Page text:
It is of utmost importance that a dry process gas is applied to the corona discharge. Limiting nitric acid formation is also important in order to protect the generators and to increase the efficiency of the generation process. In normal operation of properly designed systems, a maximum of 3 to 5 g nitric acid is obtained per kilogram ozone produced with air. If increased amounts of water vapor are present, larger quantities of nitrogen oxides are formed when spark discharges occur. Also, hydroxyl radicals are formed that combine with oxygen radicals and also ozone. Both reactions reduce the ozone generation efficiency. Consequently, the dryness of the process gas is important in order to obtain a good yield of ozone. Moreover, with air, nitrogen oxides can form nitric acid, which can cause corrosion.

The formation of ozone through electrical discharge in a process gas is based on the corona discharge in air or oxygen. In an ozone generator here are numerous distributed micro electrical discharges (arc or plasma) by which the ozone is effectively generated. It appears that each individual micro discharge lasts only several nanoseconds. The current density ranges between 100 and 1000 Amps/cm2. By using oxygen or enriching the process air in oxygen, the generating capacity of a given ozone generator can be increased by a factor ranging from 1.7 to 2.5 versus air alone. Whether using air or oxygen feed energy is lost in the form of heat, cooling of the process gas is very important. In smaller systems this is often down by using ambient air to cool one or both of the electrodes. In larger systems the cooling is typically done with water usually on the ground electrode.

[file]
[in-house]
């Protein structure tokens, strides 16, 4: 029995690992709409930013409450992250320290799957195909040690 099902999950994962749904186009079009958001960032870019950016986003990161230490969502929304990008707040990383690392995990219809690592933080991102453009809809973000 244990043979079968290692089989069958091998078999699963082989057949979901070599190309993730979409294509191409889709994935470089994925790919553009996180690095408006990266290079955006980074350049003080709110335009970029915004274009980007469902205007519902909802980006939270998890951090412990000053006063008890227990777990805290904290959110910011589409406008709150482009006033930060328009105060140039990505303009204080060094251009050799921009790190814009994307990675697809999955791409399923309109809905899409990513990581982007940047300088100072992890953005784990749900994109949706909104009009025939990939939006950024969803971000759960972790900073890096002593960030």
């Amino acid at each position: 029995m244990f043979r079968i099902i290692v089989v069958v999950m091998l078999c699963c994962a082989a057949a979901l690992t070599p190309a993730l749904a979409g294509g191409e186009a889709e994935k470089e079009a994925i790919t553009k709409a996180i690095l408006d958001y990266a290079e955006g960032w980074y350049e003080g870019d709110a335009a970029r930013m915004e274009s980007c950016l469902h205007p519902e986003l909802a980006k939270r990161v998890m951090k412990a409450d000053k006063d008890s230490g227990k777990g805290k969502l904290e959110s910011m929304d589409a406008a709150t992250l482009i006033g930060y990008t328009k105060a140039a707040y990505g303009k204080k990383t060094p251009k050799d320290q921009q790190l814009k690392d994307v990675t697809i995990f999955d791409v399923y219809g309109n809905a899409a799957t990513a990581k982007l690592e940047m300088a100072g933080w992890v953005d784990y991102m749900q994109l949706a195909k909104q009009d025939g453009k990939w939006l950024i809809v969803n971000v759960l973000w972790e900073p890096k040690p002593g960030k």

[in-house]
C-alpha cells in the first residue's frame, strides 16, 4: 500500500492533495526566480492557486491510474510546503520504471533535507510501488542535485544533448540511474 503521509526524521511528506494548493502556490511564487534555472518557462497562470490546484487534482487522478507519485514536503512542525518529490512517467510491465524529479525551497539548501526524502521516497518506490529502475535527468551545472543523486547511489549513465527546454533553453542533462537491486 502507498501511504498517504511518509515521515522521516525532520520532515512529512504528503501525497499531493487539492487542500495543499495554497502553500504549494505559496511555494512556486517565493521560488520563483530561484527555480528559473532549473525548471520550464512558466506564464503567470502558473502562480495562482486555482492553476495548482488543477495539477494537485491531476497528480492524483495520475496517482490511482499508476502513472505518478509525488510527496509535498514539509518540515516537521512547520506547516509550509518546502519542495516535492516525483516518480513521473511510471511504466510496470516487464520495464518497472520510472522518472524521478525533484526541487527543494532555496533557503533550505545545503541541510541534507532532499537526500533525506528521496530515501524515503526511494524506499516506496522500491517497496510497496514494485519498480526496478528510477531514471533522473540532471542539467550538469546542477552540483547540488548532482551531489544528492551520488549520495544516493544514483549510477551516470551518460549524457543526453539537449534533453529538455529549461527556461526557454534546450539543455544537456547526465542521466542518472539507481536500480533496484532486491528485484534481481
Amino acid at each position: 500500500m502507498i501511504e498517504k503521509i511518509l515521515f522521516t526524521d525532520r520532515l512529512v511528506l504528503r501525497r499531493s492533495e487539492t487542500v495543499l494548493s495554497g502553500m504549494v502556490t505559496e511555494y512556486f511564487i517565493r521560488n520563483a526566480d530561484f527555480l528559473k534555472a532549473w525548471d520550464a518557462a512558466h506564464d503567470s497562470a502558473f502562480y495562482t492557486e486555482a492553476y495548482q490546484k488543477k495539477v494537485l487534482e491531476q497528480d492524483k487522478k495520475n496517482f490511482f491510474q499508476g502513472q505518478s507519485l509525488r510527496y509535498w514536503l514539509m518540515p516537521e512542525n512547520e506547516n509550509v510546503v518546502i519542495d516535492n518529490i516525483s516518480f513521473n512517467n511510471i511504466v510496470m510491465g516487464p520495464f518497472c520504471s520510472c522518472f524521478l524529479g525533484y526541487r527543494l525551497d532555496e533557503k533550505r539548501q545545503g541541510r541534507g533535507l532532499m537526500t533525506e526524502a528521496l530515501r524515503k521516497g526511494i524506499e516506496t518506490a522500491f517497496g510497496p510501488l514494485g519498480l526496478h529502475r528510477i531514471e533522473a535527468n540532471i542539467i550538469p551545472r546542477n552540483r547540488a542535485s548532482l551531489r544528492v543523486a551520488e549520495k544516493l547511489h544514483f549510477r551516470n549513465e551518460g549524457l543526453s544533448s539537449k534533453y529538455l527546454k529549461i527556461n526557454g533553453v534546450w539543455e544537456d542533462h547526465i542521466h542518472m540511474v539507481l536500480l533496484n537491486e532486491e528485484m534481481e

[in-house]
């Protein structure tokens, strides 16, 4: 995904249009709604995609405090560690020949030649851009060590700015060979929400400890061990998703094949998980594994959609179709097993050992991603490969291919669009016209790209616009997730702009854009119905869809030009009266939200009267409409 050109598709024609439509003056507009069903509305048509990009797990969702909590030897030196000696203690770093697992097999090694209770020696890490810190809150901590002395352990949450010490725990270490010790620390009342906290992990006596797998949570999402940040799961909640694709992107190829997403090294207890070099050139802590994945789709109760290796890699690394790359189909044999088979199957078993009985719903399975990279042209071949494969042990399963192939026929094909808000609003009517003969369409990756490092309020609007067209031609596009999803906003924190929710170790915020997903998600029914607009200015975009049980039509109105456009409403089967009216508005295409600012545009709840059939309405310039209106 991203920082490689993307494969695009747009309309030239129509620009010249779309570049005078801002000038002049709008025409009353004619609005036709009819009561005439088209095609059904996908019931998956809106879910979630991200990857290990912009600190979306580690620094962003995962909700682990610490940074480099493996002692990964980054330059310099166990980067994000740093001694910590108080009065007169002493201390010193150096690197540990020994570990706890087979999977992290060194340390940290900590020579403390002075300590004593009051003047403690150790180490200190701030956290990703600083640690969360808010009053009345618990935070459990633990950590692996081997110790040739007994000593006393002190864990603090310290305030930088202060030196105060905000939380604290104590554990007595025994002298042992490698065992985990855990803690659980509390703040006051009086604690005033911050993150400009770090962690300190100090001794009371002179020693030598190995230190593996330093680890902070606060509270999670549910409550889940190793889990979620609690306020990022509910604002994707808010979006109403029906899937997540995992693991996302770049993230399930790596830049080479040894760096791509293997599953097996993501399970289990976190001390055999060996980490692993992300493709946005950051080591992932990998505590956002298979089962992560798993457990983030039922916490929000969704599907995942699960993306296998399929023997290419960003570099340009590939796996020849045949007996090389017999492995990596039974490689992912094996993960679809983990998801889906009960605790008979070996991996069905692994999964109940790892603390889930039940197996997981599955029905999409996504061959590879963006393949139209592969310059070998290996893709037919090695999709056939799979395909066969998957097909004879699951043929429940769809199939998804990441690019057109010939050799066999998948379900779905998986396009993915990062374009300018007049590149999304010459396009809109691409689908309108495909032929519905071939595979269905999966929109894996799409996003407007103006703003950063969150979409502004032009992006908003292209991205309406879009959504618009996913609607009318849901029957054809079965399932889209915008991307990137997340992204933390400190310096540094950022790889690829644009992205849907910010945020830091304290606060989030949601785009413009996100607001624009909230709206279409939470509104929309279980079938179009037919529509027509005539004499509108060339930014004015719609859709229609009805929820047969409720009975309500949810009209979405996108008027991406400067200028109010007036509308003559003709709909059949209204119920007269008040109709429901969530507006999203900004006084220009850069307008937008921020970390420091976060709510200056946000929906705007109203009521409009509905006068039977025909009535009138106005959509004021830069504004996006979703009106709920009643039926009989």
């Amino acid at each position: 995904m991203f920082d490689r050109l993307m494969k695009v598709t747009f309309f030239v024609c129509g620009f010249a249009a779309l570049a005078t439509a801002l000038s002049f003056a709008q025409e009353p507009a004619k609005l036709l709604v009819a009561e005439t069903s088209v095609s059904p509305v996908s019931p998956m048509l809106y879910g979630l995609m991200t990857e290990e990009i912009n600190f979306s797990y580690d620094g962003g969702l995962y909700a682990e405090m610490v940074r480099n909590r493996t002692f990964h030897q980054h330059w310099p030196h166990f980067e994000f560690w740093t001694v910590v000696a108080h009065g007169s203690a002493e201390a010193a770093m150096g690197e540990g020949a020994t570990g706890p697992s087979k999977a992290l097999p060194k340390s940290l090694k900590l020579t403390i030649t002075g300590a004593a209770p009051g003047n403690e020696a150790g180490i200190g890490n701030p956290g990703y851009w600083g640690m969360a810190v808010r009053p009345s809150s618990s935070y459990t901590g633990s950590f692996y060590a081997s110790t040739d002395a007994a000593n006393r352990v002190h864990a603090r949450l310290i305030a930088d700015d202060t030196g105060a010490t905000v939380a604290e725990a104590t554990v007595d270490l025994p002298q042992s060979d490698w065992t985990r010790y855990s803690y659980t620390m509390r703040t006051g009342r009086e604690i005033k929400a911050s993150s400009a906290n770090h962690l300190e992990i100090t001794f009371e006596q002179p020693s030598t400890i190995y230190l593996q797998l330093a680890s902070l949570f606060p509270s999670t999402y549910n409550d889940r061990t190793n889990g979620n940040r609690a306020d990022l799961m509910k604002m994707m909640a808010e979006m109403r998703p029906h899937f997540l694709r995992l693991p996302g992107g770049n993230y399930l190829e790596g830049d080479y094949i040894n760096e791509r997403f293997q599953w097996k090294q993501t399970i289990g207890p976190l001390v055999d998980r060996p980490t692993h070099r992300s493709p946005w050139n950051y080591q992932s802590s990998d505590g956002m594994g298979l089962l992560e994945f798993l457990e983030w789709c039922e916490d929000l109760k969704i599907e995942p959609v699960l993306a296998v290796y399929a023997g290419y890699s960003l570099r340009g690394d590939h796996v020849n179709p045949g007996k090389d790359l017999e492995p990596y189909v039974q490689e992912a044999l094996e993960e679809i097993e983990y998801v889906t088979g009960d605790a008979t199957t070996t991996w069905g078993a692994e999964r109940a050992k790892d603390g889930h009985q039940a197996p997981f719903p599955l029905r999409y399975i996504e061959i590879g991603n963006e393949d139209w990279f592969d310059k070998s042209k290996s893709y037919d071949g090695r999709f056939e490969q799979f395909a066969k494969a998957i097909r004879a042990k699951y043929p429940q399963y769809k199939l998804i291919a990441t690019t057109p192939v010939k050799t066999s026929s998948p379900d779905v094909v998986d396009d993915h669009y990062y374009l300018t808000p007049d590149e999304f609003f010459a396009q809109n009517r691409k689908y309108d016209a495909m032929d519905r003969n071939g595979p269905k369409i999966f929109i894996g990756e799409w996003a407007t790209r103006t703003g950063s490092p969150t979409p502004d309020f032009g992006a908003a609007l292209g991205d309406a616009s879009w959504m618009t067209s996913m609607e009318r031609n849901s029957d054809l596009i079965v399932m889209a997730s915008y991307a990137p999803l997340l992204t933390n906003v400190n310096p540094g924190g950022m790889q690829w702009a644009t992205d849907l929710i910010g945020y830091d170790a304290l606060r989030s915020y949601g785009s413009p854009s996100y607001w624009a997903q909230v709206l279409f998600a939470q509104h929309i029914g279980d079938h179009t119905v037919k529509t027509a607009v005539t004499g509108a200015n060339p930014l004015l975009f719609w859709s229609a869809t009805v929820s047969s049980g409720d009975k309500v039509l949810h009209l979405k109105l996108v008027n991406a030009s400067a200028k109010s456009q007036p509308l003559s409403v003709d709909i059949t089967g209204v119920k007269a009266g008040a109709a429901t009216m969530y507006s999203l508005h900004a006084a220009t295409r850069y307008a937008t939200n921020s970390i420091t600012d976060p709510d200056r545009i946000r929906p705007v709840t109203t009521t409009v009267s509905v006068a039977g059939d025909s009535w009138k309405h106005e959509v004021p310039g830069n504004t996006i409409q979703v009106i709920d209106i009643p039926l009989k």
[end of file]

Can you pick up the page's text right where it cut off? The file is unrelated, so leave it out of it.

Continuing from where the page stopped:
Other methods of ozone generation include:

Photochemical Ozone Generation

The formation of ozone from oxygen exposed to UV light at 140-190 nm was first reported by Lenard in 1900 and fully assessed by Goldstein in 1903. It was soon recognized that the active wavelengths for technical generation are below 200 nm. In view of present technologies with mercury-based UV-emission lamps, the 254-nm wavelength is transmitted along with the 185-nm wavelength, so destruction of ozone occurs simultaneous with its generation. Moreover, the relative emission intensity is 5 to 10 times higher at 254 nm compared to the 185-nm wavelength. Thus only small amount of ozone can be produced.